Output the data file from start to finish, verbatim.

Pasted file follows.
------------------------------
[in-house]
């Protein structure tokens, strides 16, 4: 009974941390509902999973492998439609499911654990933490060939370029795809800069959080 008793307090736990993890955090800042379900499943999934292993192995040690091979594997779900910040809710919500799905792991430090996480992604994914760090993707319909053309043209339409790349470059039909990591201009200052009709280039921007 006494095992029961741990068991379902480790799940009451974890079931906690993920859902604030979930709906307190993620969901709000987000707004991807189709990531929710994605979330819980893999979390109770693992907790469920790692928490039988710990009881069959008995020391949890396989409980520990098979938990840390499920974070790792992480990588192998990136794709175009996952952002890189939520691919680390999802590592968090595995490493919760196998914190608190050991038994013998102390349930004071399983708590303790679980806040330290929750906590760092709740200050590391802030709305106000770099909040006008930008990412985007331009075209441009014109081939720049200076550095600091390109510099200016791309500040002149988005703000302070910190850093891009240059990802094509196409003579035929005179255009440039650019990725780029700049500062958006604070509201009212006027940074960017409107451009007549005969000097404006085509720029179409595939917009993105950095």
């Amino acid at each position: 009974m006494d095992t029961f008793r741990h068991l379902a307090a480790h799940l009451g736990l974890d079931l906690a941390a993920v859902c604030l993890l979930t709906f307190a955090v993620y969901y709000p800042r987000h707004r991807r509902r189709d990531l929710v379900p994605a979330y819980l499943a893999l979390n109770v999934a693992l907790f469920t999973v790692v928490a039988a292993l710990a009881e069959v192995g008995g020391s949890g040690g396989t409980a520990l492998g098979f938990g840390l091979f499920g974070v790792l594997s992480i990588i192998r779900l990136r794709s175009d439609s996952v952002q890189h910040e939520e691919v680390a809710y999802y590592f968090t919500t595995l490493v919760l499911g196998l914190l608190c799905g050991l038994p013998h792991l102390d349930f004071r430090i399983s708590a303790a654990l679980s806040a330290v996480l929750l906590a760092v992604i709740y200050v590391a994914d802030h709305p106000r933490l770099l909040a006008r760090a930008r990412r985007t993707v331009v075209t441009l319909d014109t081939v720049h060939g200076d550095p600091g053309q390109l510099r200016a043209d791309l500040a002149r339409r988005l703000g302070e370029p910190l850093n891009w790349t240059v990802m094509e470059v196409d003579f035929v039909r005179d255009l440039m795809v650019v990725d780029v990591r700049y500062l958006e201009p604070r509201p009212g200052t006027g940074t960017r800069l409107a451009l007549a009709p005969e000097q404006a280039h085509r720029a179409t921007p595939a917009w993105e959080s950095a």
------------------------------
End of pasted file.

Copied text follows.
[in-house]
């Protein structure tokens, strides 16, 4: 009974941390509902999973492998439609499911654990933490060939370029795809800069959080 008793307090736990993890955090800042379900499943999934292993192995040690091979594997779900910040809710919500799905792991430090996480992604994914760090993707319909053309043209339409790349470059039909990591201009200052009709280039921007 006494095992029961741990068991379902480790799940009451974890079931906690993920859902604030979930709906307190993620969901709000987000707004991807189709990531929710994605979330819980893999979390109770693992907790469920790692928490039988710990009881069959008995020391949890396989409980520990098979938990840390499920974070790792992480990588192998990136794709175009996952952002890189939520691919680390999802590592968090595995490493919760196998914190608190050991038994013998102390349930004071399983708590303790679980806040330290929750906590760092709740200050590391802030709305106000770099909040006008930008990412985007331009075209441009014109081939720049200076550095600091390109510099200016791309500040002149988005703000302070910190850093891009240059990802094509196409003579035929005179255009440039650019990725780029700049500062958006604070509201009212006027940074960017409107451009007549005969000097404006085509720029179409595939917009993105950095």
């Amino acid at each position: 009974m006494d095992t029961f008793r741990h068991l379902a307090a480790h799940l009451g736990l974890d079931l906690a941390a993920v859902c604030l993890l979930t709906f307190a955090v993620y969901y709000p800042r987000h707004r991807r509902r189709d990531l929710v379900p994605a979330y819980l499943a893999l979390n109770v999934a693992l907790f469920t999973v790692v928490a039988a292993l710990a009881e069959v192995g008995g020391s949890g040690g396989t409980a520990l492998g098979f938990g840390l091979f499920g974070v790792l594997s992480i990588i192998r779900l990136r794709s175009d439609s996952v952002q890189h910040e939520e691919v680390a809710y999802y590592f968090t919500t595995l490493v919760l499911g196998l914190l608190c799905g050991l038994p013998h792991l102390d349930f004071r430090i399983s708590a303790a654990l679980s806040a330290v996480l929750l906590a760092v992604i709740y200050v590391a994914d802030h709305p106000r933490l770099l909040a006008r760090a930008r990412r985007t993707v331009v075209t441009l319909d014109t081939v720049h060939g200076d550095p600091g053309q390109l510099r200016a043209d791309l500040a002149r339409r988005l703000g302070e370029p910190l850093n891009w790349t240059v990802m094509e470059v196409d003579f035929v039909r005179d255009l440039m795809v650019v990725d780029v990591r700049y500062l958006e201009p604070r509201p009212g200052t006027g940074t960017r800069l409107a451009l007549a009709p005969e000097q404006a280039h085509r720029a179409t921007p595939a917009w993105e959080s950095a």